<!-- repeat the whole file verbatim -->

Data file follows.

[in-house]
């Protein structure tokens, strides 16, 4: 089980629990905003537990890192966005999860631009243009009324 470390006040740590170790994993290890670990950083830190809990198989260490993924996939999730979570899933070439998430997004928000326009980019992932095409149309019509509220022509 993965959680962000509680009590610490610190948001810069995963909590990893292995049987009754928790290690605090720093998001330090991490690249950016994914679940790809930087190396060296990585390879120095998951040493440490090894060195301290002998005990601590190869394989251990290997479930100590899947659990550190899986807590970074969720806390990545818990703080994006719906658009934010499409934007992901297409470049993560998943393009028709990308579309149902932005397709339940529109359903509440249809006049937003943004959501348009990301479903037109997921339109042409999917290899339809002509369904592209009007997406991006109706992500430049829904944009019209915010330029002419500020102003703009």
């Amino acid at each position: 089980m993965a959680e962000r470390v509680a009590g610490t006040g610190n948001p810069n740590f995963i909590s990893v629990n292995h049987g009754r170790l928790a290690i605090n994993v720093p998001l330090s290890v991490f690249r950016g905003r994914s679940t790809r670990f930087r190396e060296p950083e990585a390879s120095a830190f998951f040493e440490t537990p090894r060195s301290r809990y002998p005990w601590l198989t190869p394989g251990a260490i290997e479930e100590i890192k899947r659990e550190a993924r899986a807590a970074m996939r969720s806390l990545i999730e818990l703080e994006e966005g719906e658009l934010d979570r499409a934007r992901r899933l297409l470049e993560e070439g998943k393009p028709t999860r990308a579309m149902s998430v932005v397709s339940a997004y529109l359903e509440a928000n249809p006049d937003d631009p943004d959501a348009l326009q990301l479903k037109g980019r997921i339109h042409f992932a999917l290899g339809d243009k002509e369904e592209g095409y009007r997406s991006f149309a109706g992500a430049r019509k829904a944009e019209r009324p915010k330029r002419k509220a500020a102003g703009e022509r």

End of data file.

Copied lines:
[in-house]
């Protein structure tokens, strides 16, 4: 089980629990905003537990890192966005999860631009243009009324 470390006040740590170790994993290890670990950083830190809990198989260490993924996939999730979570899933070439998430997004928000326009980019992932095409149309019509509220022509 993965959680962000509680009590610490610190948001810069995963909590990893292995049987009754928790290690605090720093998001330090991490690249950016994914679940790809930087190396060296990585390879120095998951040493440490090894060195301290002998005990601590190869394989251990290997479930100590899947659990550190899986807590970074969720806390990545818990703080994006719906658009934010499409934007992901297409470049993560998943393009028709990308579309149902932005397709339940529109359903509440249809006049937003943004959501348009990301479903037109997921339109042409999917290899339809002509369904592209009007997406991006109706992500430049829904944009019209915010330029002419500020102003703009």
């Amino acid at each position: 089980m993965a959680e962000r470390v509680a009590g610490t006040g610190n948001p810069n740590f995963i909590s990893v629990n292995h049987g009754r170790l928790a290690i605090n994993v720093p998001l330090s290890v991490f690249r950016g905003r994914s679940t790809r670990f930087r190396e060296p950083e990585a390879s120095a830190f998951f040493e440490t537990p090894r060195s301290r809990y002998p005990w601590l198989t190869p394989g251990a260490i290997e479930e100590i890192k899947r659990e550190a993924r899986a807590a970074m996939r969720s806390l990545i999730e818990l703080e994006e966005g719906e658009l934010d979570r499409a934007r992901r899933l297409l470049e993560e070439g998943k393009p028709t999860r990308a579309m149902s998430v932005v397709s339940a997004y529109l359903e509440a928000n249809p006049d937003d631009p943004d959501a348009l326009q990301l479903k037109g980019r997921i339109h042409f992932a999917l290899g339809d243009k002509e369904e592209g095409y009007r997406s991006f149309a109706g992500a430049r019509k829904a944009e019209r009324p915010k330029r002419k509220a500020a102003g703009e022509r």